Investors looking to buy into the oil and gas sector would probably first think of investing in Royal Dutch Shell (LSE: RDSB). Shell is, after all, the largest company in the FTSE 100, with annual revenues of around $265bn. The company is also well diversified, between oil and gas, upstream and downstream, and geographically too.


This means Shell’s earnings are relatively stable and it benefits from a greater level of financial flexibility. So, although upstream earnings fell by 89% in 2015, overall group earnings fell by a more modest rate of 53%, as widening downstream margins acted as a cushion against falling oil prices. Operating cash flows have held up even more resiliently, down just 34% in 2015.

What’s more, Shell is hugely attractive from an income standpoint, with its shares currently yielding 8.0%. But, on the downside, its dividend policy does not look sustainable, as energy prices look destined to stay lower for longer. Free cash flow fell into negative territory in the fourth quarter of 2015, which means its dividend (and a significant proportion of capex) is being funded by new borrowings.

Although Shell has the financial flexibility to raise its level of indebtedness, it’s not a sustainable long term strategy. Thus, markets expect a strong likelihood of a dividend cut taking place in the near future, with dividend futures pricing in a 36% dividend cut in 2017.

Shell also faces significant near-term execution risks. It has the difficult tasks of integrating the assets from its takeover of BG Group and achieving the cost synergies needed to make the deal work. History is not on its side, as past M&A deals have had a poor track record of adding value for Big Oil’s shareholders. In addition, the company needs to sell some $30bn in existing assets to reduce the strain on its balance sheet, at a time when investor sentiment is near record lows.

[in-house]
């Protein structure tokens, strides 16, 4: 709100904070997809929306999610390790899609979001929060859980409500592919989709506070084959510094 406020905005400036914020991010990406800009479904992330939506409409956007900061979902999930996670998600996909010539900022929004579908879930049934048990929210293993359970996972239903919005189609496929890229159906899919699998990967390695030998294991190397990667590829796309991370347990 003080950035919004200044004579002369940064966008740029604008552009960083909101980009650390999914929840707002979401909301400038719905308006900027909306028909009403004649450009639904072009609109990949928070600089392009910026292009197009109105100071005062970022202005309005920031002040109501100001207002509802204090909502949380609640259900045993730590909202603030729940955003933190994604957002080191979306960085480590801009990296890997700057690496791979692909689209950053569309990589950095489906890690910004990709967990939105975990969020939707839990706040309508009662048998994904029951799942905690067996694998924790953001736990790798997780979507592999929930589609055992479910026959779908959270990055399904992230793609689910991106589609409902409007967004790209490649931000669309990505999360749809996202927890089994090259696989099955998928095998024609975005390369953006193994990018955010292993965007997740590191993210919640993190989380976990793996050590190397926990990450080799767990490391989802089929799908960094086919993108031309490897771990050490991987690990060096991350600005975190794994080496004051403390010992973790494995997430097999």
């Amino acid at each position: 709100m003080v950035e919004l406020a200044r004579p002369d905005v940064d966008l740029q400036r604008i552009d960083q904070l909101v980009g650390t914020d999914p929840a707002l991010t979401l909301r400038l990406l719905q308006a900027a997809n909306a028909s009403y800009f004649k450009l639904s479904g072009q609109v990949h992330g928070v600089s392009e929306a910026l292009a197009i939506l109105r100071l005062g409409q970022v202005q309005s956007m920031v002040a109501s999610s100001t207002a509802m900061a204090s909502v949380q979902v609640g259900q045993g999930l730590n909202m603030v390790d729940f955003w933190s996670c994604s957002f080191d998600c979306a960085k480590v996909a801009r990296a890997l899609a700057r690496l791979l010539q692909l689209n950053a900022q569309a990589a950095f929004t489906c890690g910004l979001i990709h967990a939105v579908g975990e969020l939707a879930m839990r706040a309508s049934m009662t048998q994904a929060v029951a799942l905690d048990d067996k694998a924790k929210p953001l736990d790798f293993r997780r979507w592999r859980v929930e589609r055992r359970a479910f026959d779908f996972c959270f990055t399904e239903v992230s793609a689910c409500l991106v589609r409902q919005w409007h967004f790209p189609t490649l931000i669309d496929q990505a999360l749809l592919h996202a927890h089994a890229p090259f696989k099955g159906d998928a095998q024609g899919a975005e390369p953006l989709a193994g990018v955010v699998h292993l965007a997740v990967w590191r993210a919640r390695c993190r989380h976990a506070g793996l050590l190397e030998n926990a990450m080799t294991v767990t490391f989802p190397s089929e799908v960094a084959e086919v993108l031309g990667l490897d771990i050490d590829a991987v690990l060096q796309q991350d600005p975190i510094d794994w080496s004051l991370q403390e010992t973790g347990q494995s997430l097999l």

A better buy?

Shares in Shell may have fallen by 22% over the past 52-weeks, but I think the real opportunities lie with the smaller oil producers. Many small- and mid-cap producers have seen far steeper declines in their share prices, and I’m particularly interested in the low-cost players which have enough financial flexibility to weather the downturn in prices.

Genel Energy (LSE: GENL) is one of them. Shares in the company have fallen 82% over the past year, and are valued at just 0.13 times book value, or 13.8 times expected 2017 earnings. This compares favourably against Shell, which trades at 0.92 times book value and has a 2017 forward P/E of 17.0.

Although Genel is a pure-play exploration & production (E&P) company — which means its has no downstream operations to soften the blow of falling oil prices — it has a very strong balance sheet. It has net debt of just $239m, and a cash balance of $455m. Moreover, Genel is being owed some $400m in arrears by the Kurdistan government for export payments, which the government is beginning to pay back.

What’s most attractive about Genel is its low production costs. Its cash flow break-even oil price is less than $20 per barrel, well below Shell’s, which is estimated to be above $60 per barrel. Genel’s oil focus is another positive, since liquids yield higher price realisations than natural gas in the current trading environment.

This means that even in today’s low oil price environment, Genel is in a position to generate plenty of free cash flow. And when oil prices eventually recover, Genel’s E&P focus means the company is better positioned to benefit from widening margins.

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Jack Tang has no position in any shares mentioned. The Motley Fool UK has recommended Royal Dutch Shell B. We Fools don't all hold the same opinions, but we all believe that considering a diverse range of insights makes us better investors.